first Mercury was a great game, but it had its problems. The fine folks
working on Mercury Meltdown listened to their fans and read the reviews, so
this time around they’ve really improved on the first game’s flaws.
Mercury Meltdown is
planned to have over 160 levels. These levels are broken down into “labs”
where each level shares a similar theme. You no longer have to complete every
level to open the lab. Now all you have to do is accrue a certain amount of
mercury, which is built up using the amount of mercury you finish each level
with. You can also unlock bonuses by completing levels within a time limit
(but this time it isn’t required) and collecting bonus items. Each level’s
completion is represented by a test tube full of mercury. When you’ve
completed everything in a given level the tube is corked.
There have been a lot of
gameplay upgrades as well. You now have a free
look mode by pressing select, so you can check out the whole level in detail
and plan your route. The goal of each level is also easier to see, and is
constantly pointed out by a floating arrow.
The puzzles have also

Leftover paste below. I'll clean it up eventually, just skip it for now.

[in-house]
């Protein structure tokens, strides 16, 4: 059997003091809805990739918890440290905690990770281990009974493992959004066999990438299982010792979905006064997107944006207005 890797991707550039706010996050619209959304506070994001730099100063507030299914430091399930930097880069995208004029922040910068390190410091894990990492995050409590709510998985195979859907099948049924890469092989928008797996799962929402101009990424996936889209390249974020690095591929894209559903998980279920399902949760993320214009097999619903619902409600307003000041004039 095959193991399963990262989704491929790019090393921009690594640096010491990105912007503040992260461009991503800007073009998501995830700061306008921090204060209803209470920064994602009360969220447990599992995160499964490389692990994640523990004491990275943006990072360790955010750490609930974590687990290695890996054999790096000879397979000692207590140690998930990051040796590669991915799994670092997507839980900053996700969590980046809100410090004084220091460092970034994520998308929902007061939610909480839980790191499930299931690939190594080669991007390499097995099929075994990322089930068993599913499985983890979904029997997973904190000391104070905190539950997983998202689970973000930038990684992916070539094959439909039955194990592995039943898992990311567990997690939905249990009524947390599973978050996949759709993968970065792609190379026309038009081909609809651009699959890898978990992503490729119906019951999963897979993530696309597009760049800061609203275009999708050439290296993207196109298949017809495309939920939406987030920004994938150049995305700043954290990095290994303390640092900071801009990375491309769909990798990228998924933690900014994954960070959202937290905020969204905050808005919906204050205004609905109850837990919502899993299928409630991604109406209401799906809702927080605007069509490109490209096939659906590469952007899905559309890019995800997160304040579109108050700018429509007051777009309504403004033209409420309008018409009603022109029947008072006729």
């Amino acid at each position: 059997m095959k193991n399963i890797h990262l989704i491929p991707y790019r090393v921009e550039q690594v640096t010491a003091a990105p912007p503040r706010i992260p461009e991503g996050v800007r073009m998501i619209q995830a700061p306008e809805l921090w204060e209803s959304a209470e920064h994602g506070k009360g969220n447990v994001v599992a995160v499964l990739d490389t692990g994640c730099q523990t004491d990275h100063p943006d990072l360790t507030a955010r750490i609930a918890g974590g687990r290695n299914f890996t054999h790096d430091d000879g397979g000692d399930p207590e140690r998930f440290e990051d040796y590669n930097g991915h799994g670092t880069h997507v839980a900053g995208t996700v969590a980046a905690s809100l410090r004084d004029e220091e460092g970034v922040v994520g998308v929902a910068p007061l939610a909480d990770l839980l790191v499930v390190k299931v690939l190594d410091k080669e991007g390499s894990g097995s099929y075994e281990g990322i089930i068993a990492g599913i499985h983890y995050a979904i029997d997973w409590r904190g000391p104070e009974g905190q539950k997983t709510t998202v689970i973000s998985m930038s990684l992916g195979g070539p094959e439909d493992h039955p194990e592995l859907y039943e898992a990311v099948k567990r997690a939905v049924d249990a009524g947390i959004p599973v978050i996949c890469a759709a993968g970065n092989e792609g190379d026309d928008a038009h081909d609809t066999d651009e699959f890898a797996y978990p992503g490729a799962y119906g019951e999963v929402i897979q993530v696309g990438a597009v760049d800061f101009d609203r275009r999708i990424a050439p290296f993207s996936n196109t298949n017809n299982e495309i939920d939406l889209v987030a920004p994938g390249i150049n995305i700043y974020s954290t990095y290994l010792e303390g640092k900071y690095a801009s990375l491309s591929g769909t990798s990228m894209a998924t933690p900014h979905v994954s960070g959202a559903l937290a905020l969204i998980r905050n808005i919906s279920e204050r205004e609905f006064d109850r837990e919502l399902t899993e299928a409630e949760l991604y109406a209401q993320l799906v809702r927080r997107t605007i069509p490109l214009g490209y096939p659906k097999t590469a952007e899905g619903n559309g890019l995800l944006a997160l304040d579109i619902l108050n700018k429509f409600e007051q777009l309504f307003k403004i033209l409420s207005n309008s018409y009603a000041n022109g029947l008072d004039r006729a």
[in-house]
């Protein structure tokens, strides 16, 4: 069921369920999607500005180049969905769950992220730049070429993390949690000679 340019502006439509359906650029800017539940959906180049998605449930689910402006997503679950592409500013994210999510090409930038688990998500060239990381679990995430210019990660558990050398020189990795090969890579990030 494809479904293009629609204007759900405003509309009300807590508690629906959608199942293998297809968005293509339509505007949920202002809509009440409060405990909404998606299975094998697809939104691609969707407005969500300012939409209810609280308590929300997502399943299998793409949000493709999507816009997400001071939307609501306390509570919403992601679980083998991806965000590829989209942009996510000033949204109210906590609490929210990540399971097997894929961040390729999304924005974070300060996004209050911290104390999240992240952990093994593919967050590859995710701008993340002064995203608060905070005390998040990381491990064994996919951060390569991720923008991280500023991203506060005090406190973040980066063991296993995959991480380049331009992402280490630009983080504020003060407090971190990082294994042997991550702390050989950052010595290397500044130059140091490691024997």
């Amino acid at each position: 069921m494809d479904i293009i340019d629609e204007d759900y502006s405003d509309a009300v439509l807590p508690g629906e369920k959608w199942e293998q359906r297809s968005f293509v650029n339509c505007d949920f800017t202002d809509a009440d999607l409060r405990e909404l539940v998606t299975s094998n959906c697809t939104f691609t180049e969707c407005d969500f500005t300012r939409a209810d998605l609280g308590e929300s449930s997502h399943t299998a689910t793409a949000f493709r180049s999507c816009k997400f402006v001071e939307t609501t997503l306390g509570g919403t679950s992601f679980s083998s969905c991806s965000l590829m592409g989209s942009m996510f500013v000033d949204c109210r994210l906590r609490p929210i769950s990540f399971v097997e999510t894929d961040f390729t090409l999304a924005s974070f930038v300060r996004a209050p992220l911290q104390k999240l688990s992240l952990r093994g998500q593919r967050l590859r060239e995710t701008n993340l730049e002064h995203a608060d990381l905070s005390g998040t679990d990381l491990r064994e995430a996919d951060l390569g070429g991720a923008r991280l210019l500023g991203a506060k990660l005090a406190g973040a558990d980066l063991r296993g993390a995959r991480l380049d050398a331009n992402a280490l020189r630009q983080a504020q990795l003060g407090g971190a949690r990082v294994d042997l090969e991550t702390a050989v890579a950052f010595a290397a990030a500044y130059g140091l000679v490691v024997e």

been creatively expanded. There are now objects in the environment that will
alter the consistency of your blob. Things like heat pads that will make the
mercury more runny, objects to cool your blob and make it a little thicker and
sticky, and now your mercury can even turn into a solid ball to roll down
rails. There are still levels that call for color mixing, and this time around
a color palette in the corner will help you remember what colors make what.
Aside from colors, I saw in the trailer that you can also mix numbers, so math
may come into play in some of the later levels.
There are also a handful
of party games this time around, in case you feel like taking a break from the
puzzle-solving. I played a couple of these party games; the first was called
Paint. The point was to cover a canvas with paint, using my blob of mercury as
the brush. At the same time another player is trying to do the same thing. You
can paint over the other players trail, and there are random
powerups that appear that may help or hurt. I was
only playing a bot, but I can see that game
getting very competitive with a human opponent. The other one I played was
basically shuffle board. Powerups appear in that
game too, and to get them you have to plan your rebounds off of the wall to
try and stop in the target.
Mercury Meltdown is also
taking a lot of steps towards multiplayer. It will support up to two
players in the party game mode. Meltdown will also
have the gamesharing feature, so a friend without
the game can download a demo off of another friend’s copy.
A few other changes
include the addition of autosave, a graphical
shift into a more cel-shaded look, and a huge
reduction in load times. I never really had to wait for the game to load – it
Mercury Meltdown still
has until September to come out, but it already looks and plays wonderfully.
Even at this stage it’s a significant improvement over the first. We’ll post
more info as we get it, and keep an eye out for Mercury Meltdown for the PSP